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I'm starting to learn very quick that it is hard to gain experience, especially when you can't drive. I find myself in a never-ending cycle where I find somewhere to volunteer, but I can't ever find away to get there. The barns won't offer to help with transportation, and I don't really have the friends to give me a ride either. It even causes problems with finding a way to do my mandatory internship credit for my major. No one really offers housing other than summer camps. I wish Uber was more affordable, but it's $30 a trip just going about five miles, and public transportation isn't an option either. I want to work in the horse industry, and I know it is possible for someone in my situation, but I am looking to see if maybe a more experienced equestrian could help me to make this happen. I know it can happen, but I just have to find the way. Horses are my passion after all. Let me know your recommendations!

Thank you again!
Blossom
 

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Do you have an instructor that could perhaps help guide you towards your goal and take you under their wing (Training/ Instructing etc?)? Perhaps they can provide you with a more flexible schedule for you to shadow on a can-do basis.

I'm going to be honest here that it is very difficult to break into the horse industry, especially if you don't have the freedom to travel in/out as you can. It takes copious amounts of time to not only build the skills required to succeed in the industry, but also in shadowing professionals in the community and getting your name out there (networking). When I was training for my instructors license, I did 100s of shadowing hours under a certified instructor and that required driving 30-60min out to the barn 2-4 days a week at least. With my own horse, I rode in several clinics and saved up my own money from my part-time job to pay. But, I still only instruct occasionally and it is by no means a full time job for me, nor do I ever intend it to be. The people I do know who do it full time and successfully have gone through several working student positions under big name trainers internationally and have done their fair share of competing at higher levels too. They are also generally very confident people who are not afraid of marketing their experience to others and taking on new opportunities. Few of them can make it their absolute job and most have a secondary job to help pay bills on the side.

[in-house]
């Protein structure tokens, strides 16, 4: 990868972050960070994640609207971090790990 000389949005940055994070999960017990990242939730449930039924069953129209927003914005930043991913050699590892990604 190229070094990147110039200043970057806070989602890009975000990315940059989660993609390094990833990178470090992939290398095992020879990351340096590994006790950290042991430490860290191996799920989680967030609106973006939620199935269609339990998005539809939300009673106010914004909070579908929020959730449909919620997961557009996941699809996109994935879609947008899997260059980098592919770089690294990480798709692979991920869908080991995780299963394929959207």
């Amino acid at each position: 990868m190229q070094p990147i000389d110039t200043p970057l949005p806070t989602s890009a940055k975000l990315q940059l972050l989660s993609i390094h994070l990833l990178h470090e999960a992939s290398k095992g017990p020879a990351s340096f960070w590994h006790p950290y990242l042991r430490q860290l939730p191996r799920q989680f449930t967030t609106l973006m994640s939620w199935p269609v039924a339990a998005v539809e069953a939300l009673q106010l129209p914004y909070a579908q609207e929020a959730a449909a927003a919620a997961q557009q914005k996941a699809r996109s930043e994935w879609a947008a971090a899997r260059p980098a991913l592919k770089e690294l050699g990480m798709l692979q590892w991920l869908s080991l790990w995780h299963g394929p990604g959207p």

Look into working student positions in the future. If you have a good instructor, mabye ask them if they can help you find someone (using their connections) or if you are already in an area where there are high level trainers, then look into a working student position with one of them. This is the easiest way to gain experience and networking in the professional community. BUT, I'd wait until you finish your schooling because for the most part, these are full time positions. You may be lucky in finding one that is part-time, but again.. you run into the troubles of carpooling.

I'd also look at ways that you could perhaps get an "'edge" into the professional community. By that I mean find a skill or method you can learn that is different from the rest. Something you can advertise to potential clientele. There are numerous talented trainers/ instructors already. Why should consumers pick you? What makes you different? You need to have all the general knowledge necessary for your chosen profession, but specializing in an area where there is a 'gap in the market' may help you be more competitive with other professionals.

Right now though, I'd save up money for travelling and/ or lessons. Take those opportunities as you can and be sure to show your interest in the horse industry. Let whoever you work for/ learn from know that you highly appreciate the opportunity and would love to do more when you can, but are limited by travelling. As you are able, expand on the opportunities you can take.
 
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